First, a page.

“Then I will answer for you; for I read resolution in your face—resolution desperate and determined if need be. You have a wife you love?”

“Yes,” emphatically.

“Then leave her at once—never see her face again. Go from her now, while love is fresh and your heart is free from wicked intent. Go quick—go far, and never see her face again!”

Joshua drew away his hand quickly, and said, “Thank you!” stiffly but sarcastically, as he began to move away.

“I say!” said Gerald, “You’re not going like that, old man; no use in being indignant with the Stars or their prophet—and, moreover, your sovereign—what of it? At least, hear the matter out.”

“Silence, ribald!” commanded the Queen, “you know not what you do. Let him go—and go ignorant, if he will not be warned.”

Joshua immediately turned back. “At all events, we will see this thing out,” he said. “Now, madam, you have given me advice, but I paid for a fortune.”

“Be warned!” said the gipsy. “The Stars have been silent for long; let the mystery still wrap them round.”

“My dear madam, I do not get within touch of a mystery every day, and I prefer for my money knowledge rather than ignorance. I can get the latter commodity for nothing when I want any of it.”

Gerald echoed the sentiment. “As for me I have a large and unsaleable stock on hand.”

The gipsy Queen eyed the two men sternly, and then said, “As you wish. You have chosen for yourself, and have met warning with scorn, and appeal with levity. On your own heads be the doom!”

“Amen!” said Gerald.

With an imperious gesture the Queen took Joshua’s hand again, and began to tell his fortune.

“I see here the flowing of blood; it will flow before long; it is running in my sight. It flows through the broken circle of a severed ring.”

“Go on!” said Joshua, smiling. Gerald was silent.

“Must I speak plainer?”

“Certainly; we commonplace mortals want something definite. The Stars are a long way off, and their words get somewhat dulled in the message.”

The gipsy shuddered, and then spoke impressively. “This is the hand of a murderer—the murderer of his wife!” She dropped the hand and turned away.

Joshua laughed. “Do you know,” said he, “I think if I were you I should prophesy some jurisprudence into my system. For instance, you say ‘this hand is the hand of a murderer.’ Well, whatever it may be in the future—or potentially—it is at present not one. You ought to give your prophecy in such terms as ‘the hand which will be a murderer’s,’ or, rather, ‘the hand of one who will be the murderer of his wife.’ The Stars are really not good on technical questions.”

The gipsy made no reply of any kind, but, with drooping head and despondent mien, walked slowly to her tent, and, lifting the curtain, disappeared.

Without speaking the two men turned homewards, and walked across the moor. Presently, after some little hesitation, Gerald spoke.

“Of course, old man, this is all a joke; a ghastly one, but still a joke. But would it not be well to keep it to ourselves?”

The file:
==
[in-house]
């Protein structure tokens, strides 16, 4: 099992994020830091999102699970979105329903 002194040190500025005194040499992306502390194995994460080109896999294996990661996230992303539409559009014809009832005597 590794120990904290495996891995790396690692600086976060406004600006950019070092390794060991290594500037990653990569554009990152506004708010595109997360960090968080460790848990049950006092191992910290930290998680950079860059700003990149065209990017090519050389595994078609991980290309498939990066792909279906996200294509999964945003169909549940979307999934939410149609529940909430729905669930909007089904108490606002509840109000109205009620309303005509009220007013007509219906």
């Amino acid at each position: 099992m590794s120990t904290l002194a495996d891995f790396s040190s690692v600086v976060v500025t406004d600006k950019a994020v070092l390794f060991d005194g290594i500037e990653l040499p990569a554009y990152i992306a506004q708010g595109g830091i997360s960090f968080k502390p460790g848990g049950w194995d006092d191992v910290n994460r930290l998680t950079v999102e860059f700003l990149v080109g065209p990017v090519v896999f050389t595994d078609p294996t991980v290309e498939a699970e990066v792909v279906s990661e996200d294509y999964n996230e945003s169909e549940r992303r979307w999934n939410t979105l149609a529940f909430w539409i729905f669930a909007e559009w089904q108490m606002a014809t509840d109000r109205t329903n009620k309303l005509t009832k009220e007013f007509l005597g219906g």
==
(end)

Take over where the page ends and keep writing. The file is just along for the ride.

“How do you mean?”

“Well, not to tell your wife. It might alarm her.”

“Alarm her! My dear Gerald, what are you thinking of? Why, she would not be alarmed or afraid of me if all the gipsies that ever didn’t come from Bohemia agreed that I was to murder her, or even to have a hard thought of her, whilst so long as she was saying ‘Jack Robinson.’ “

Gerald remonstrated. “Old fellow, women are superstitious—far more than we men are; and, also, they are blessed—or cursed—with a nervous system to which we are strangers. I see too much of it in my work not to realise it. Take my advice and do not let her know, or you will frighten her.”

Joshua’s lips unconsciously hardened as he answered: “My dear fellow, I would not have a secret from my wife. Why, it would be the beginning of a new order of things between us. We have no secrets from each other. If we ever have, then you may begin to look out for something odd between us.”

“Still,” said Gerald, “at the risk of unwelcome interference, I say again be warned in time.”

“The gipsy’s very words,” said Joshua. “You and she seem quite of one accord. Tell me, old man, is this a put-up thing? You told me of the gipsy camp—did you arrange it all with Her Majesty?” This was said with an air of bantering earnestness. Gerald assured him that he only heard of the camp that morning; but he made fun of every answer of his friend, and, in the process of this raillery, the time passed, and they entered the cottage.

Mary was sitting by the piano but not playing. The dim twilight had waked some very tender feelings in her breast, and her eyes were full of gentle tears. When the men came in she stole over to her husband’s side and kissed him. Joshua struck a tragic attitude.

“Mary,” he said in a deep voice, “before you approach me, listen to the words of Fate. The Stars have spoken and the doom is sealed.”

“What is it, dear? Tell me the fortune, but do not frighten me.”

“Not at all, my dear; but there is a truth which it is well that you should know. Nay, it is necessary so that all your arrangements can be made beforehand, and everything be decently done and in order.”

“Go on, dear; I am listening.”

“Mary Considine, your effigy may yet be seen at Madame Tussaud’s. The juris-imprudent stars have announced their fell tidings that this hand is red with blood—your blood. Mary! Mary! My God!” He sprang forward, but too late to catch her as she fell fainting on the floor.

“I told you,” said Gerald. “You don’t know them as well as I do.”

After a little while Mary recovered from her swoon, but only to fall into strong hysterics, in which she laughed and wept and raved and cried, “Keep him from me—from me, Joshua, my husband,” and many other words of entreaty and of fear.